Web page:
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This item is a game information page
It belongs to categories: Orthodox chess, 
It was last modified on: 2006-09-21
 By M  Winther. Secutor ChessThis item is a game information page
It belongs to categories: Orthodox chess, 
It was last modified on: 2006-09-21
 By M  Winther.. Introducing the Secutor piece, and new collision-capture, on a Gustavian board (zrf available).[All Comments] [Add Comment or Rating]
M Winther wrote on 2006-09-22 UTC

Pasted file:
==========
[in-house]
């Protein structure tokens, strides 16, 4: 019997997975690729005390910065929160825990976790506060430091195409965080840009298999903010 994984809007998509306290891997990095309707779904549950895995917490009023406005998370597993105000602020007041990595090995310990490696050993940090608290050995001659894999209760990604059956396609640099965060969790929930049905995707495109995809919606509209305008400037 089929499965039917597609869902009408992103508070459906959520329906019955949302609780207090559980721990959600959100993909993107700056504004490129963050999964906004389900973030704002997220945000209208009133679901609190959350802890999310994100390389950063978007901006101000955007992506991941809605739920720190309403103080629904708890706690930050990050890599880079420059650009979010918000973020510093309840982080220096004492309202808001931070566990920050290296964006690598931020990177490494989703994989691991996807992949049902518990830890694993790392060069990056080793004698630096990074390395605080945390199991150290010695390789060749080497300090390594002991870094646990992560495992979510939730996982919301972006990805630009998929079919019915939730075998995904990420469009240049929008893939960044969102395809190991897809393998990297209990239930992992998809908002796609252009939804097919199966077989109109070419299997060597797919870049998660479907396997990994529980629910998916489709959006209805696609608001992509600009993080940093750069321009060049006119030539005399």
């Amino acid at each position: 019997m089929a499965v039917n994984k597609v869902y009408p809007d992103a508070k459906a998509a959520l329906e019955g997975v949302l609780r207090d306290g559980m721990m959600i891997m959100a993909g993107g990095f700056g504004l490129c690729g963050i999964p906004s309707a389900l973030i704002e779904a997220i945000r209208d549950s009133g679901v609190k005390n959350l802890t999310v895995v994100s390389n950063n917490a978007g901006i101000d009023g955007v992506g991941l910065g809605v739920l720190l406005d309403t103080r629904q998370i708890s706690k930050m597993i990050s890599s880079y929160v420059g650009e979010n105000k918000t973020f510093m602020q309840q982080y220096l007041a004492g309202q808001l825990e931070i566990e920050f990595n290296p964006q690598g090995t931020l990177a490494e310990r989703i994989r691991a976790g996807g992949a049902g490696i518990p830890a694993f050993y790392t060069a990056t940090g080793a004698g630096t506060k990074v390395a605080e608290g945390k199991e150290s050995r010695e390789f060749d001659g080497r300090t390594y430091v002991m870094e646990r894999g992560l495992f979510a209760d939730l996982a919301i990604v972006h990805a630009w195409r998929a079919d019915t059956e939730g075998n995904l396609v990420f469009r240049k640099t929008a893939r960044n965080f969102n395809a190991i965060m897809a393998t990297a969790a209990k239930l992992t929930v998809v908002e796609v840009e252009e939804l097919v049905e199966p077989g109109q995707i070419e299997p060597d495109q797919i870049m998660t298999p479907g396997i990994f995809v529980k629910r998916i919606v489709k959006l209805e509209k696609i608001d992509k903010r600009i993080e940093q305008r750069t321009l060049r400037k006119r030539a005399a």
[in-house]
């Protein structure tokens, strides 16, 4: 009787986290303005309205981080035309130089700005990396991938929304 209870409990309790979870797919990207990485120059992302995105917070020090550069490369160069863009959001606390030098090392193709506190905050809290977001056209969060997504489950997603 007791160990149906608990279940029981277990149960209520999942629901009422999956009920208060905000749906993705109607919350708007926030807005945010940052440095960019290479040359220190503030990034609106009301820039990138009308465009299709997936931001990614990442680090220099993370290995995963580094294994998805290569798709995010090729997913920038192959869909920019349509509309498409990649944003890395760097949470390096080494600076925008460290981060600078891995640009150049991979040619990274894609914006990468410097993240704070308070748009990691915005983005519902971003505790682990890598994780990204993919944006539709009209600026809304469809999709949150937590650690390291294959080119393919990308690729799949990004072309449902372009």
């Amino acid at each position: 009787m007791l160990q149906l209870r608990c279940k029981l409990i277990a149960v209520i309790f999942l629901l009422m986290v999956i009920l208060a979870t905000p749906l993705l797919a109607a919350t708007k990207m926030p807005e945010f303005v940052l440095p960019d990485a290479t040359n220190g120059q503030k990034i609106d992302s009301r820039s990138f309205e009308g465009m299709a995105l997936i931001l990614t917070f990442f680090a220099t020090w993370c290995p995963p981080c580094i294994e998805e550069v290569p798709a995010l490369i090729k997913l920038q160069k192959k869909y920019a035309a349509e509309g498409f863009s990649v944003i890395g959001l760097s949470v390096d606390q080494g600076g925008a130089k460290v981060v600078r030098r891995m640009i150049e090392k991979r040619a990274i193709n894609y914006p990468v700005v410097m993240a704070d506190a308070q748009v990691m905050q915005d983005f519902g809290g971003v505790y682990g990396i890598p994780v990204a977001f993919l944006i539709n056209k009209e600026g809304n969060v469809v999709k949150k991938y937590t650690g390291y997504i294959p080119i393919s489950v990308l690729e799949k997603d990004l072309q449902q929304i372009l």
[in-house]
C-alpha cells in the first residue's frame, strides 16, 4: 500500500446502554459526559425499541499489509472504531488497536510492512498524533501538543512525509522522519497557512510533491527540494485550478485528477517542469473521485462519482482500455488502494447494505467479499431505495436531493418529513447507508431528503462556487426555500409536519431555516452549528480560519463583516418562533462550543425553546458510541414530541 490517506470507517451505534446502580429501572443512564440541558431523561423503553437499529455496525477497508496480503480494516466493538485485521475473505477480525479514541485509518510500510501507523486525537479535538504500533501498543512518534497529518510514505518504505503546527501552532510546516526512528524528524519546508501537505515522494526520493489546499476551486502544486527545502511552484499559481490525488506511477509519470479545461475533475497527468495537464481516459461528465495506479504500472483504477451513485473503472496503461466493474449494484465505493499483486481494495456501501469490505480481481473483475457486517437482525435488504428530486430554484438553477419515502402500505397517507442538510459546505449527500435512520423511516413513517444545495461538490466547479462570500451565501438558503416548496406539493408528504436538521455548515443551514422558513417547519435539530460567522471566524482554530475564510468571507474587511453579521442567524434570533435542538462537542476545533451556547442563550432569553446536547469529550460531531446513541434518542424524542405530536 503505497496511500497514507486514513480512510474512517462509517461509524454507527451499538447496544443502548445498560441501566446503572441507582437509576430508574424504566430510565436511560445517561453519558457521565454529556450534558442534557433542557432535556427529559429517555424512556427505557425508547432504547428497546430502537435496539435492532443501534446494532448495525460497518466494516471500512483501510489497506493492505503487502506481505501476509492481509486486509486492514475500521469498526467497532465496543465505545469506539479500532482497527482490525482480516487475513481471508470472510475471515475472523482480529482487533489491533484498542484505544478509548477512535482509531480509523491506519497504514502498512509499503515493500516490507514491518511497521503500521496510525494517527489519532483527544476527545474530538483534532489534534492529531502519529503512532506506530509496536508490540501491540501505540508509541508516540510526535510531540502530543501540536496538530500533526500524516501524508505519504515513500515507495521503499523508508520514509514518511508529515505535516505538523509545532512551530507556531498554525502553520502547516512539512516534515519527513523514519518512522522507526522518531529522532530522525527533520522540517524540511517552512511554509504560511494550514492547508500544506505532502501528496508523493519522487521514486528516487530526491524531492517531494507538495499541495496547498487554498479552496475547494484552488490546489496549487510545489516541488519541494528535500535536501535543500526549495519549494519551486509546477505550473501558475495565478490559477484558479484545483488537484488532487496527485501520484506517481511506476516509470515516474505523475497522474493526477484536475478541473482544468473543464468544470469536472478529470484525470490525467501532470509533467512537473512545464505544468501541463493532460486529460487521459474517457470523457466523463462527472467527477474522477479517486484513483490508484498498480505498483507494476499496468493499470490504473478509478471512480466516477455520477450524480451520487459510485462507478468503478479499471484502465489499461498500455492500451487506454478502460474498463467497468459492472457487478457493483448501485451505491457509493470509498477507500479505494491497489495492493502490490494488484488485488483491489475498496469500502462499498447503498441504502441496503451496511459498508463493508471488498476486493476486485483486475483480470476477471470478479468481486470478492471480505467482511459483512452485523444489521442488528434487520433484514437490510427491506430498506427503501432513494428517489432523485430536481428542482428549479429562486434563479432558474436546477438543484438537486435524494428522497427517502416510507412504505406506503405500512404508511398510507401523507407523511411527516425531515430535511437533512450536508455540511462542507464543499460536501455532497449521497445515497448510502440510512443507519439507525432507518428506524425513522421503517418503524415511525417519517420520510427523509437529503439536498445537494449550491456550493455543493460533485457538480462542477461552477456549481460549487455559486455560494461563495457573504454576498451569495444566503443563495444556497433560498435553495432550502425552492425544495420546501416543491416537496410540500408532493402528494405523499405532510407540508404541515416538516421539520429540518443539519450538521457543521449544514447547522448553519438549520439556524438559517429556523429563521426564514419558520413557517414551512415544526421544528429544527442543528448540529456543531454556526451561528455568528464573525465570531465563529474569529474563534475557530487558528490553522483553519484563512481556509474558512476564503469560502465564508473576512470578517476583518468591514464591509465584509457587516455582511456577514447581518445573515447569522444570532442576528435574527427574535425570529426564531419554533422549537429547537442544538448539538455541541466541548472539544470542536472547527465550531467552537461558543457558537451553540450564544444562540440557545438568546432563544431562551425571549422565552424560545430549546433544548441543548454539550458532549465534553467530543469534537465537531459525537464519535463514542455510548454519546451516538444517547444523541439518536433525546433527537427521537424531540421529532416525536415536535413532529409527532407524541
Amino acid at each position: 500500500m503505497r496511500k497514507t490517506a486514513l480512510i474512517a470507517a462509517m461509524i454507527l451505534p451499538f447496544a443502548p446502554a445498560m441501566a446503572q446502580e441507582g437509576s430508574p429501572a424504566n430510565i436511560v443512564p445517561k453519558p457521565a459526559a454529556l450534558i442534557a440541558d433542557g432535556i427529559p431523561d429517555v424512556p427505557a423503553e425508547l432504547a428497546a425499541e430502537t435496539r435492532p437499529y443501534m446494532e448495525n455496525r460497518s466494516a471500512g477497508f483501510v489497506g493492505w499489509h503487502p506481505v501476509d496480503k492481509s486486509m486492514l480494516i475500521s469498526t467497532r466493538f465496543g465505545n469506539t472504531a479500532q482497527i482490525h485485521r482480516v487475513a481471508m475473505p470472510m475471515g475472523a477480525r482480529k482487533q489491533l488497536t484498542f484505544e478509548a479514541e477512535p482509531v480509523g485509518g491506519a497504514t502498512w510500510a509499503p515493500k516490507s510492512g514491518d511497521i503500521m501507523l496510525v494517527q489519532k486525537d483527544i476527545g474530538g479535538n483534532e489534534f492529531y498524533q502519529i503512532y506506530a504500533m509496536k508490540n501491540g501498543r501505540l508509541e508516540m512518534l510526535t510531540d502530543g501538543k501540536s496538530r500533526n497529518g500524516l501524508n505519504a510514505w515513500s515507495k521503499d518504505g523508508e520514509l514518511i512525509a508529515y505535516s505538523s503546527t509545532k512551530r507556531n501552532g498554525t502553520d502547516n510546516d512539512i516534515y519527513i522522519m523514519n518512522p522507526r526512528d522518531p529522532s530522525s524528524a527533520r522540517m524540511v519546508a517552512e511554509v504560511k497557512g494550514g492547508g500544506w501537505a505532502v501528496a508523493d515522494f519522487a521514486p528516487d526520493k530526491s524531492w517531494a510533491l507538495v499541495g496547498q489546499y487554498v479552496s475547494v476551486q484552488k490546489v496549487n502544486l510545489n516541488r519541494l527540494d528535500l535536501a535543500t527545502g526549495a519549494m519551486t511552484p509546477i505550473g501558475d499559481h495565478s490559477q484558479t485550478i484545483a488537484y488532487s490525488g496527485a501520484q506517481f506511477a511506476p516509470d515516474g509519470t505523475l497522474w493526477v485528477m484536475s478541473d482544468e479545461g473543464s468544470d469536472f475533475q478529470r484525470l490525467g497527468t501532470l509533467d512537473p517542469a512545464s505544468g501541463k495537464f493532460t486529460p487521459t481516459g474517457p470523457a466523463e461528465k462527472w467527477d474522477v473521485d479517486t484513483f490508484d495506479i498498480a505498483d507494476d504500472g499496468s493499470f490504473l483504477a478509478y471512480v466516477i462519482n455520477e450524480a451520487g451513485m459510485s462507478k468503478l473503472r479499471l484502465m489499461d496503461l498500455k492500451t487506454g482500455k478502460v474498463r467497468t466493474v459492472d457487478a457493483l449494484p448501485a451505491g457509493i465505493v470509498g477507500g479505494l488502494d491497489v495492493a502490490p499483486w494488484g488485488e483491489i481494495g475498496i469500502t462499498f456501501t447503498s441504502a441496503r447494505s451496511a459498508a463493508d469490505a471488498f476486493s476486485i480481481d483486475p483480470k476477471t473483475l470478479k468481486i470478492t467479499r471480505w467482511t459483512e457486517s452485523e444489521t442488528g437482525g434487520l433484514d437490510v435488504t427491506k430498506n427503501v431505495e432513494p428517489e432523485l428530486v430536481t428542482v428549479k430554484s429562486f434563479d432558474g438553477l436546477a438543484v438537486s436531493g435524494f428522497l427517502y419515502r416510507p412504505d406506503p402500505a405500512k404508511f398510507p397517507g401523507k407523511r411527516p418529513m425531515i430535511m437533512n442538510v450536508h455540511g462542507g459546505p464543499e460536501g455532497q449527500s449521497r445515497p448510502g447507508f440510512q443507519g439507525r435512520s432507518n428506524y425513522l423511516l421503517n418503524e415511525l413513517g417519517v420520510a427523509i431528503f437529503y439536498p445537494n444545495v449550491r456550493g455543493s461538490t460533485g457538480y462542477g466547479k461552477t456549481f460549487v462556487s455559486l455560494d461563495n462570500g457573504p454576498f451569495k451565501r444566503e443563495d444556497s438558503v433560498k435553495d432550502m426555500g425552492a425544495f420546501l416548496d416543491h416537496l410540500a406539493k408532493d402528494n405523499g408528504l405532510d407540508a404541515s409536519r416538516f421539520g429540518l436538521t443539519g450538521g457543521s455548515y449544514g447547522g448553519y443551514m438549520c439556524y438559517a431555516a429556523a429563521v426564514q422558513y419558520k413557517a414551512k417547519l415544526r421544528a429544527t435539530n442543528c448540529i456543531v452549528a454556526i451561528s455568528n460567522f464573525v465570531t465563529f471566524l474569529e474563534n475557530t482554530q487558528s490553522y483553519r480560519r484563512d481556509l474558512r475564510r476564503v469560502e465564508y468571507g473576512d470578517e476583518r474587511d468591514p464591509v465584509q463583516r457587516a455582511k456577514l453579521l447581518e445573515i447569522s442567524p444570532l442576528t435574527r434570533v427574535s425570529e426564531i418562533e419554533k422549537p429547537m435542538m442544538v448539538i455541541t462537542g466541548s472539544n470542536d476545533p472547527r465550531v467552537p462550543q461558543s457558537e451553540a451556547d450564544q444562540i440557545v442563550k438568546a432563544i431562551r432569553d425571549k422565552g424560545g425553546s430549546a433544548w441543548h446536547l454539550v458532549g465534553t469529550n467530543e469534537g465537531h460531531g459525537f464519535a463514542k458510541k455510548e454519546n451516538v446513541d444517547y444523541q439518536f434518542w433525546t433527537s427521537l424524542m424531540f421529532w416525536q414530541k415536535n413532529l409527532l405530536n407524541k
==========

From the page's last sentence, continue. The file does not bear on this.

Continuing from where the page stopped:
How about thanking me for the work I put down, instead? I decided to abandon this forum to avoid being hacked on. Obviously it didn't help. In fact, I have lately been been using four board types: Gustavian, H-board, the 80-squared board, and the standard board. The reason why I link externally is because I cannot upload any files because of some error. Even though I have created many new interesting pieces this is regarded as so unimportant so I shouldn't be allowed more than one little external link page. It is astoundingly ungenerous! I do not simply add a new piece to a board arbitrarely. All my variants have been tested to create the setup which is the most strategically many-sided. Many setups simply don't work. I have also created new graphics. I have introduced these pieces in a regular piece context so it's easier to get a feel for them, and decide upon the piece-value of the new piece. All the games have a different character, and they work very fine. My idea is that the new pieces can later be inserted in other more unusual contexts, with several different piece types. Namik Sade has already begun doing this work, in two new games, as far as I know. By using my programs you can decide whether you like the piece, and whether it's suitable in your own game construct. I have endeavoured to create pieces (I have discarded several) which function well together with the Western piece set. As their piece-value seem to rhyme with the traditional pieces, they can be mutually exchanged, something which greatly increases the combinative, and strategical, possibilities. I suspect this aspect has received too little attention in many game constructs. One should not simply add many pieces to a board without investigating their relations, in terms of value. The game could become cramped an uninteresting, because the pieces must often avoid each other, and the combinative and strategical possibilities are thereby reduced. Those people, like 'none' (a suitable name), who think that my games are not innovative enough, simply don't understand chess. What makes a chess variant interesting is what goes on *under* the surface, in terms of interesting combinations, endgame qualities, and strategical brainteasers. With these new pieces new forms of combinations are introduced to the chessboard, which have never occured before in chess history. Such aspects decide whether a game has original and striking characteristics, and not whether it appears, on the surface, to be innovative. If you create a game on a star-shaped board, for instance, and put many unusual pieces on it, this does not necessarily mean that it's a genuinely innovative variant. I am convinced that my variants are good games, but it should be possible to create even better games by introducing these new pieces in other contexts. That's for other innovators to ponder over. Moreover, it's likely that the new methods of movement, the bounce-movement, the collision-capture, two leg cannon capture, etc., can stimulate yet more piece-types. In Doublebarrel Chess I introduce practical new rules for introducing a pair of extra pieces to the standard board. My contributions should stimulate game constructors, and fairy problem composers, while people with inferiority complexes ought to shut up.